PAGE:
Just when you think things could not get more f*cked up for undocumented immigrants in this country comes a story in The New York Times about hospitals "privately repatriating" disabled immigrants desperate for medical and rehabilitative help. The Sunday August 3, 2008 issue of The New York Times is carrying a story entitled "Immigrants Facing Deportation by U.S. Hospitals," by reporter Deborah Sontag. The story relates the heart-wrenching ordeal of being an undocumented immigrant with disabling injuries. Here are some excerpts:
High in the hills of Guatemala, shut inside the one-room house where he spends day and night on a twin bed beneath a seriously outdated calendar, Luis Alberto Jiménez has no idea of the legal battle that swirls around him in the lowlands of Florida.
Shooing away flies and beaming at the tiny, toothless elderly mother who is his sole caregiver, Mr. Jiménez, a knit cap pulled tightly on his head, remains cheerily oblivious that he has come to represent the collision of two deeply flawed American systems, immigration and health care.
Eight years ago, Mr. Jiménez, 35, an illegal immigrant working as a gardener in Stuart, Fla., suffered devastating injuries in a car crash with a drunken Floridian. A community hospital saved his life, twice, and, after failing to find a rehabilitation center willing to accept an uninsured patient, kept him as a ward for years at a cost of $1.5 million.
What happened next set the stage for a continuing legal battle with nationwide repercussions: Mr. Jiménez was deported — not by the federal government but by the hospital, Martin Memorial. After winning a state court order that would later be declared invalid, Martin Memorial leased an air ambulance for $30,000 and “forcibly returned him to his home country,” as one hospital administrator described it.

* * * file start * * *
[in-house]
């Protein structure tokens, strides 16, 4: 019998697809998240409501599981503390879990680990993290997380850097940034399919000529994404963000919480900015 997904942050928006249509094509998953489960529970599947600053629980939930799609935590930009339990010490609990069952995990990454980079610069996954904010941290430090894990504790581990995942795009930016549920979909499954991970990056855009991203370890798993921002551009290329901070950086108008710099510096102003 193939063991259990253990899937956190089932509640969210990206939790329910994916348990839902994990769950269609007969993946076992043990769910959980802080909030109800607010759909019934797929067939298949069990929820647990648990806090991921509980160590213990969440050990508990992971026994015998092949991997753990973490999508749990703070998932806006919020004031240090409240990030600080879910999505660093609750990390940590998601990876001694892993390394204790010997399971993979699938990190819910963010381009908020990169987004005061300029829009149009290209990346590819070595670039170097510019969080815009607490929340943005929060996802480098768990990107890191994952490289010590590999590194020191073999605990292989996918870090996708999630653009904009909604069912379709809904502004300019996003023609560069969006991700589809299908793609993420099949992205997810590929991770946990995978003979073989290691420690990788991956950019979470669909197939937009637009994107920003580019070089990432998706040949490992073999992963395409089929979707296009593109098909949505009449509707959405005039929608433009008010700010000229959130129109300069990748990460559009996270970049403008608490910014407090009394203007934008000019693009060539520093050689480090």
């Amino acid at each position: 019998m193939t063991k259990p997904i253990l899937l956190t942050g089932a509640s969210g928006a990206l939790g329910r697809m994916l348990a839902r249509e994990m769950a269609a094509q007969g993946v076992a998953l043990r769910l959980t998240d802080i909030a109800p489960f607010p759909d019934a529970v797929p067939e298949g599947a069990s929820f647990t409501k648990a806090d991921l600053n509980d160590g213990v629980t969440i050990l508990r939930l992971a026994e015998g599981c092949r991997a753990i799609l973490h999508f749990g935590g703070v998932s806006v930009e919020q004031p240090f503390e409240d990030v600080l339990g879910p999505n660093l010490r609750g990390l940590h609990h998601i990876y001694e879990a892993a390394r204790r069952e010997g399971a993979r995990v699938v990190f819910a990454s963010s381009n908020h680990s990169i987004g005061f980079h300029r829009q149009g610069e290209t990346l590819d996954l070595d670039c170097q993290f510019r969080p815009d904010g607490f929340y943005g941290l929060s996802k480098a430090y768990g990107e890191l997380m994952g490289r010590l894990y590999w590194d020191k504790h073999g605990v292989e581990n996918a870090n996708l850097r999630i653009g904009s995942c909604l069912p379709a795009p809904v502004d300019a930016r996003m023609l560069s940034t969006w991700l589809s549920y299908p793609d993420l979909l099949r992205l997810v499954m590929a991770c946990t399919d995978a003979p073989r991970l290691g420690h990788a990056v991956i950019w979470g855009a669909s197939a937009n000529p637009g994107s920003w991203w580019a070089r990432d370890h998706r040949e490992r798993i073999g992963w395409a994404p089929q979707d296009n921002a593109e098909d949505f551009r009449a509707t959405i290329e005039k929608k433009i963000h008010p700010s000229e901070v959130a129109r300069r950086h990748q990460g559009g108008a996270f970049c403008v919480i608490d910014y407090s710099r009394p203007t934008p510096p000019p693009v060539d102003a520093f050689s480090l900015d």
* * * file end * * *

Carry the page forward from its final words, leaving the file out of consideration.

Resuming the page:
Since being hoisted in his wheelchair up a steep slope to his remote home, Mr. Jiménez, who sustained a severe traumatic brain injury, has received no medical care or medication — just Alka-Seltzer and prayer, his 72-year-old mother said. Over the last year, his condition has deteriorated with routine violent seizures, each characterized by a fall, protracted convulsions, a loud gurgling, the vomiting of blood and, finally, a collapse into unconsciousness.
“Every time, he loses a little more of himself,” his mother, Petrona Gervacio Gaspar, said in Kanjobal, the Indian dialect that she speaks with an otherworldly squeak.
American immigration authorities play no role in these private repatriations, carried out by ambulance, air ambulance and commercial plane. Most hospitals say that they do not conduct cross-border transfers until patients are medically stable and that they arrange to deliver them into a physician’s care in their homeland. But the hospitals are operating in a void, without governmental assistance or oversight, leaving ample room for legal and ethical transgressions on both sides of the border.
Indeed, some advocates for immigrants see these repatriations as a kind of international patient dumping, with ambulances taking patients in the wrong direction, away from first-world hospitals to less-adequate care, if any.
“Repatriation is pretty much a death sentence in some of these cases,” said Dr. Steven Larson, an expert on migrant health and an emergency room physician at the Hospital of the University of Pennsylvania. “I’ve seen patients bundled onto the plane and out of the country, and once that person is out of sight, he’s out of mind.”
I wish I could cast a stone here, but the fact is that our medical system is so inadequate that it barely serves the needs of its own, never mind the poor immigrant unlucky enough to suffer a griveous injury in this country. Some things just boggle the mind.